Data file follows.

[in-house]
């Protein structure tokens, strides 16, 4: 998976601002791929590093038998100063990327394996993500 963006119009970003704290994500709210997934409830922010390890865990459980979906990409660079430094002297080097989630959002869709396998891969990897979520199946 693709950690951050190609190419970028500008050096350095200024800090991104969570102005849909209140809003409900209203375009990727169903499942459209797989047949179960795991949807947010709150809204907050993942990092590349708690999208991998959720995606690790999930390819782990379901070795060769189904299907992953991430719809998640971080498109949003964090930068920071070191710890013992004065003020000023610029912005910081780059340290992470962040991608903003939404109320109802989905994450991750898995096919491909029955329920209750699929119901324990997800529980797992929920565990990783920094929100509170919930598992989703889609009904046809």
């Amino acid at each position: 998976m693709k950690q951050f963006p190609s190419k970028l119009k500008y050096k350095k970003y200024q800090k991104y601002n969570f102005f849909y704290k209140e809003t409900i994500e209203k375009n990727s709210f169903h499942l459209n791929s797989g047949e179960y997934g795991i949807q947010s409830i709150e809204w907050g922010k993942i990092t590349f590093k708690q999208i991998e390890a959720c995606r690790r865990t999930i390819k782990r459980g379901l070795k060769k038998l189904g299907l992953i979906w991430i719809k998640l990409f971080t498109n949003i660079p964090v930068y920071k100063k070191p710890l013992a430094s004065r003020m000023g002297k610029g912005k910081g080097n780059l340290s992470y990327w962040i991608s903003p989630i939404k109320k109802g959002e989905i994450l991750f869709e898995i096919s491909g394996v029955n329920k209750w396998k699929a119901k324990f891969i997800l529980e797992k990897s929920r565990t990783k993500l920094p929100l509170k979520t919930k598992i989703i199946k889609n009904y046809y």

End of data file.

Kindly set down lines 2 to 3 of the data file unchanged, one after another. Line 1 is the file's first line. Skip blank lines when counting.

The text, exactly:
């Protein structure tokens, strides 16, 4: 998976601002791929590093038998100063990327394996993500 963006119009970003704290994500709210997934409830922010390890865990459980979906990409660079430094002297080097989630959002869709396998891969990897979520199946 693709950690951050190609190419970028500008050096350095200024800090991104969570102005849909209140809003409900209203375009990727169903499942459209797989047949179960795991949807947010709150809204907050993942990092590349708690999208991998959720995606690790999930390819782990379901070795060769189904299907992953991430719809998640971080498109949003964090930068920071070191710890013992004065003020000023610029912005910081780059340290992470962040991608903003939404109320109802989905994450991750898995096919491909029955329920209750699929119901324990997800529980797992929920565990990783920094929100509170919930598992989703889609009904046809």
């Amino acid at each position: 998976m693709k950690q951050f963006p190609s190419k970028l119009k500008y050096k350095k970003y200024q800090k991104y601002n969570f102005f849909y704290k209140e809003t409900i994500e209203k375009n990727s709210f169903h499942l459209n791929s797989g047949e179960y997934g795991i949807q947010s409830i709150e809204w907050g922010k993942i990092t590349f590093k708690q999208i991998e390890a959720c995606r690790r865990t999930i390819k782990r459980g379901l070795k060769k038998l189904g299907l992953i979906w991430i719809k998640l990409f971080t498109n949003i660079p964090v930068y920071k100063k070191p710890l013992a430094s004065r003020m000023g002297k610029g912005k910081g080097n780059l340290s992470y990327w962040i991608s903003p989630i939404k109320k109802g959002e989905i994450l991750f869709e898995i096919s491909g394996v029955n329920k209750w396998k699929a119901k324990f891969i997800l529980e797992k990897s929920r565990t990783k993500l920094p929100l509170k979520t919930k598992i989703i199946k889609n009904y046809y």